From the very beginning of Strategic Primer, I rejected pretty much every traditional conception of a “unit.” In many such games a player’s pieces are all interchangeable. Chess is a step up, with several distinct types of pieces, and wargames (of the “miniatures on a table, with a thick rulebook”) are more complicated still. (Of these, my original design was closest to the last. But I’ll explain in more detail below.) Turning to computer and video games, most “strategy” games I’ve seen have either interchangeable units or a variety of types, each of which has certain defined statistics, and a unit of one type cannot be converted into another type. Most “tactics” games I’ve seen have a variety of “jobs” or “classes,” and a character can often be converted from one to another, but there is a limited number of characters in the player’s party, while most “role-playing” games I’ve seen (not many) have classes but concentrate on advancing within them.
Strategic Primer began with the notion of a “unit” as a unit of (usually fifty) soldiers with particular training and particular equipment, emphasizing the equipment more than the training. The battle rules were primarily designed for the cases where one battle line met another battle line, and things were mostly a contest of will. After a battle, the winning unit probably gained “health”–soldiers–that had fled or surrendered rather than holding their ground in the battle, and if the losing unit had better equipment, it could loot the field for better weapons. Which is, of course, what happens when amateur armies are involved, but (with the possible exception of tabletop wargames with thick rulebooks, which might have a rule somewhere about it) strategy games don’t do this.
As my design for Strategic Primer grew, the size of most units shrank as their equipment became more important–the catapult, rather than the legion, became the typical Starting Package unit–and I started to look at things at a lower level. (I also played a tabletop role-playing game for the first time soon thereafter, which became a profound influence, but that’s not really relevant to this point.) I began to separate a unit’s base statistics from any equipment, “improvements” was the term I borrowed from Civilization: Call to Power, added to it. (Improvements to a fortress may or may not have been in the absolute original design, but were introduced before the end of the first campaign.)
I have since revised the model to make it somewhat more consistent and orthogonal, completing the separation of human ability and experience from equipment, and will talk about the current model in my explanation of the technical problem below, but the same concerns apply even more so to the more complicated previous revisions of the design. I have also eliminated a rule, which exacerbated my difficulties overwhelmingly, that a player got a free unit or fortress improvement of every kind he or she discovered instantly upon that discovery; without that rule, I suspect my problem here would not have grown in scale enough to trouble me, though I would have had to improvise rules about production.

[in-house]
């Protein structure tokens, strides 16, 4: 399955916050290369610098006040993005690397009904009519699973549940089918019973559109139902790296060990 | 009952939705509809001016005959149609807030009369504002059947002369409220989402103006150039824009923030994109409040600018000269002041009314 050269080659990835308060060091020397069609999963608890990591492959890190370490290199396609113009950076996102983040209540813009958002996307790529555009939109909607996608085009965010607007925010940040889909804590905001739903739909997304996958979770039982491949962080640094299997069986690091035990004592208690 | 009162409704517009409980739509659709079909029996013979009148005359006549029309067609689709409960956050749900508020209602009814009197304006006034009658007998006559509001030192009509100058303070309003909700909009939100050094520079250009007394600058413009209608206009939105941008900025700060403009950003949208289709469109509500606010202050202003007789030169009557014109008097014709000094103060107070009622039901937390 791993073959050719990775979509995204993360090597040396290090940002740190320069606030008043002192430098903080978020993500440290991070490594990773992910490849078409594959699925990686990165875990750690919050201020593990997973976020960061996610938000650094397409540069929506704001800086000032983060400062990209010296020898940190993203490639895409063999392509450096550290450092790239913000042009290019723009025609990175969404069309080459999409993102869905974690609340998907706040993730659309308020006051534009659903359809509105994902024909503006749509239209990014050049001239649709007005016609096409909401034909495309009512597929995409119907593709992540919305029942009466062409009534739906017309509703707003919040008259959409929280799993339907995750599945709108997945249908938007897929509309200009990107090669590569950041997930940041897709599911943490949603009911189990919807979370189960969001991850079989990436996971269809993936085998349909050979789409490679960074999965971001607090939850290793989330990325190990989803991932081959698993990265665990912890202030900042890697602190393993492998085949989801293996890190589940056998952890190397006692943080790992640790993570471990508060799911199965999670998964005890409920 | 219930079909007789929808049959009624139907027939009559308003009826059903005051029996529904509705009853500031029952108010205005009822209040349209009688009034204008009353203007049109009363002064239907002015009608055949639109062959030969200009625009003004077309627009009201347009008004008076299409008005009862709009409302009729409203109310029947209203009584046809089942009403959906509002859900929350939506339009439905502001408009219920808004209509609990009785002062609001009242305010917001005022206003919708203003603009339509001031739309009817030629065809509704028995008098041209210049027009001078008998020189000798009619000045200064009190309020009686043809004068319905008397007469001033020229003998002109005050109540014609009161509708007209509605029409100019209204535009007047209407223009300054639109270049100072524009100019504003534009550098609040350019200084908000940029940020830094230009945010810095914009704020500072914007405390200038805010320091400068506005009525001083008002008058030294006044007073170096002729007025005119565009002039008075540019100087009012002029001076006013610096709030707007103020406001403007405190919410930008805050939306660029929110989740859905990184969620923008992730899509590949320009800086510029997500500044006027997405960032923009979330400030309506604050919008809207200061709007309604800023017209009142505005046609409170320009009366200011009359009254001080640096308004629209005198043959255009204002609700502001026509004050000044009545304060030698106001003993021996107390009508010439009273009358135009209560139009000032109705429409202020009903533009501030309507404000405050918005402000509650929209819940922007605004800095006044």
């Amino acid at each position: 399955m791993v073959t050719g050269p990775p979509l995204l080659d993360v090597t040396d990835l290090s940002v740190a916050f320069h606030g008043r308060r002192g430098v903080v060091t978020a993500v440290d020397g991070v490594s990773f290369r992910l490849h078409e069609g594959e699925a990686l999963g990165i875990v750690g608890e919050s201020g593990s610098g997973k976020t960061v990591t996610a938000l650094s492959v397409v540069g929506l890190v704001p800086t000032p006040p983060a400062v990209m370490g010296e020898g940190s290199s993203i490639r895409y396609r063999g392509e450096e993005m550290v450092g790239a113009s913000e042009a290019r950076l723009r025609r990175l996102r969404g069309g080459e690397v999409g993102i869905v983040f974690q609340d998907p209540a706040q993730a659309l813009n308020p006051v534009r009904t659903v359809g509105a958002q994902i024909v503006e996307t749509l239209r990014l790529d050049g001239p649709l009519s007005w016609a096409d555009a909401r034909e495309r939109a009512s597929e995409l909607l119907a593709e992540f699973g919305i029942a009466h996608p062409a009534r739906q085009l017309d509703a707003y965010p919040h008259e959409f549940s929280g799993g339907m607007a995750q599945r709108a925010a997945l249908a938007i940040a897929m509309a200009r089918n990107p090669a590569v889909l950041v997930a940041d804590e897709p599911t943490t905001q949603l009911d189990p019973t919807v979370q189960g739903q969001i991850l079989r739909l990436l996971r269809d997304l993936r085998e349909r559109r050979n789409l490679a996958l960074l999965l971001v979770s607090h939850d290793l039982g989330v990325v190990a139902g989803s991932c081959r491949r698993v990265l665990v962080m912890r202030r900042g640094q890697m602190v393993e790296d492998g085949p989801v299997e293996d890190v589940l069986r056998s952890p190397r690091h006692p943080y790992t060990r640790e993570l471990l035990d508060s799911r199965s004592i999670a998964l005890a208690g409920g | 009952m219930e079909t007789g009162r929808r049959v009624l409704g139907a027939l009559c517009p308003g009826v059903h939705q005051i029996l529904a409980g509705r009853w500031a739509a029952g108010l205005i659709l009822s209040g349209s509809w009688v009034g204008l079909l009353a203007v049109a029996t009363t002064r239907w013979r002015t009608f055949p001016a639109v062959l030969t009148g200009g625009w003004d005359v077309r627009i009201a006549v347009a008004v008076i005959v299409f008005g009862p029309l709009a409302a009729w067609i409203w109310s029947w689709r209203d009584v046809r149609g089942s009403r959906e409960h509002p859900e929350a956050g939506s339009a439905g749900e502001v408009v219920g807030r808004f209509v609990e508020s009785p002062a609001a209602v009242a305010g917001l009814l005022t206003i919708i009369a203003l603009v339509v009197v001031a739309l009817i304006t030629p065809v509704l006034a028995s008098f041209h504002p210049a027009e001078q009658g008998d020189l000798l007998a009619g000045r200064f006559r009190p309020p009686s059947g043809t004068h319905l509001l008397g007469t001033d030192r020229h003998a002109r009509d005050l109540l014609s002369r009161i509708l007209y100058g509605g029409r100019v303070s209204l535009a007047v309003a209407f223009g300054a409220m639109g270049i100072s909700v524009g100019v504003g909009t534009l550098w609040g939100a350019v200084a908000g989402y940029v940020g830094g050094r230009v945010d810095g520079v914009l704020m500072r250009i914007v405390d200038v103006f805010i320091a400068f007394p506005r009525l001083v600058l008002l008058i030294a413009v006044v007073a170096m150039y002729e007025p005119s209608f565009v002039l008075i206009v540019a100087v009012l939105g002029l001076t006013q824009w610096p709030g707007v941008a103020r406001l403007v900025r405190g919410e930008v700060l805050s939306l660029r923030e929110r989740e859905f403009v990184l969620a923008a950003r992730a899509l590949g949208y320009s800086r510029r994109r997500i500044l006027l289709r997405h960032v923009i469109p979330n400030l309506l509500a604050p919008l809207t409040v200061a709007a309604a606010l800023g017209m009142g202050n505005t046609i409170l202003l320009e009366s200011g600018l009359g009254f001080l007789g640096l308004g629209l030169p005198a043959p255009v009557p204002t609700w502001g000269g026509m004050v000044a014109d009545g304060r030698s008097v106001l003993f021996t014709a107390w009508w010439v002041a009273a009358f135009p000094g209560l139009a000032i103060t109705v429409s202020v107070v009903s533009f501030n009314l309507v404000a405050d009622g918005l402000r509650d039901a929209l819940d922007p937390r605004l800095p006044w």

The technical problem all of that is intended to lead to is this: at the beginning of the present campaign, which is vastly simpler so far in the relevant respects than any previous campaign (largely due to my elimination of the “free prototype” rule and a similar rule that started every player with two of every unit in the Starting Package), there were a total of sixty units. In the new model, a “unit” is (for our purposes, i.e. at this level of abstraction) merely a soldier or worker. Most of these sixty units did not have any notable equipment (ignoring equipment that isn’t “notable” is one of the many simplifications I am making to make running the campaign possible), but each had a level in one Job to complicate its starting statistics, and some were working in a different Job than their levels were in. As the game progresses, the number of units is growing dramatically (only the rule that the population of a fortress cannot grow by more than half its current size per turn has kept the total population we’re concerned with from doubling), and many will be given, or ordered to man, several pieces of equipment. When one player attacks another for the first time, I expect there to be at least a thousand units in the world, and I will need to be able to find all the units in a given tile, and then to know what equipment each is using and each one’s effective statistics after applying any modifiers from that equipment.
This is actually a nearly perfect problem to apply a relational database to. But I am not very good at database design, and in fact have only ever successfully programmed an application using a relational database in my Software Engineering class. When I started trying to keep track of units’ statistics, position, and improvements in the first campaign a decade ago, the only tool I had to hand (that I knew of) was the non-relational database (one table per “database”) that is part of Microsoft Works, which came with my parents’ computer. In fact, I had never to my knowledge encountered a relational database at that point, but I improvised something approximating relations to make a collection of Works databases into something I could use.
But even with a relational database, designed by an expert, the dramatic growth of units and notable equipment, and the advancement of most units in several Jobs per unit, will tax my ability to manage them even if not the database itself.